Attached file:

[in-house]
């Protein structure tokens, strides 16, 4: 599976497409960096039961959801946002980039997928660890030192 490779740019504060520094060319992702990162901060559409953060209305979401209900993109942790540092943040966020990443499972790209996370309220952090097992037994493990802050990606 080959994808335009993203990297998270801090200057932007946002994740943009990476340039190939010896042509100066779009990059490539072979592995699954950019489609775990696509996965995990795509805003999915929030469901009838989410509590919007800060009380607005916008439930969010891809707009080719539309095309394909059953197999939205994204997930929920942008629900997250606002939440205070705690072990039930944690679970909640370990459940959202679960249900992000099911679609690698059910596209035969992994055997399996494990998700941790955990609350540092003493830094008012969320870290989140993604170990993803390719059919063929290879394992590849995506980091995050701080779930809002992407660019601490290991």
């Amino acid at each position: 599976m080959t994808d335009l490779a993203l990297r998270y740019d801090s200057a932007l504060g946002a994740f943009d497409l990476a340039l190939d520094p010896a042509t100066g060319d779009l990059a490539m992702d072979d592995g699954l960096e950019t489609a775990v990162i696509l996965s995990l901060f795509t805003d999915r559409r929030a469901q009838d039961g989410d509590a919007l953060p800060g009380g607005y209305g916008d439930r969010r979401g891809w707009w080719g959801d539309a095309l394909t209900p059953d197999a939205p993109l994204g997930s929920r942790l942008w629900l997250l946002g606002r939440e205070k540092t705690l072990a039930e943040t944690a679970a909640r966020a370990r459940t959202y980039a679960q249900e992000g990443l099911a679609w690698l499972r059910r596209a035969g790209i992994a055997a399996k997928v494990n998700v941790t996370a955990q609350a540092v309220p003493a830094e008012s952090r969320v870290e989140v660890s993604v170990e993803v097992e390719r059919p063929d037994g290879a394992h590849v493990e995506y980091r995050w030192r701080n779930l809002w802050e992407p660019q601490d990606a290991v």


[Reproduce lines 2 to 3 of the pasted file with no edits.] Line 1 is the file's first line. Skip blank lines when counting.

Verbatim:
């Protein structure tokens, strides 16, 4: 599976497409960096039961959801946002980039997928660890030192 490779740019504060520094060319992702990162901060559409953060209305979401209900993109942790540092943040966020990443499972790209996370309220952090097992037994493990802050990606 080959994808335009993203990297998270801090200057932007946002994740943009990476340039190939010896042509100066779009990059490539072979592995699954950019489609775990696509996965995990795509805003999915929030469901009838989410509590919007800060009380607005916008439930969010891809707009080719539309095309394909059953197999939205994204997930929920942008629900997250606002939440205070705690072990039930944690679970909640370990459940959202679960249900992000099911679609690698059910596209035969992994055997399996494990998700941790955990609350540092003493830094008012969320870290989140993604170990993803390719059919063929290879394992590849995506980091995050701080779930809002992407660019601490290991």
């Amino acid at each position: 599976m080959t994808d335009l490779a993203l990297r998270y740019d801090s200057a932007l504060g946002a994740f943009d497409l990476a340039l190939d520094p010896a042509t100066g060319d779009l990059a490539m992702d072979d592995g699954l960096e950019t489609a775990v990162i696509l996965s995990l901060f795509t805003d999915r559409r929030a469901q009838d039961g989410d509590a919007l953060p800060g009380g607005y209305g916008d439930r969010r979401g891809w707009w080719g959801d539309a095309l394909t209900p059953d197999a939205p993109l994204g997930s929920r942790l942008w629900l997250l946002g606002r939440e205070k540092t705690l072990a039930e943040t944690a679970a909640r966020a370990r459940t959202y980039a679960q249900e992000g990443l099911a679609w690698l499972r059910r596209a035969g790209i992994a055997a399996k997928v494990n998700v941790t996370a955990q609350a540092v309220p003493a830094e008012s952090r969320v870290e989140v660890s993604v170990e993803v097992e390719r059919p063929d037994g290879a394992h590849v493990e995506y980091r995050w030192r701080n779930l809002w802050e992407p660019q601490d990606a290991v």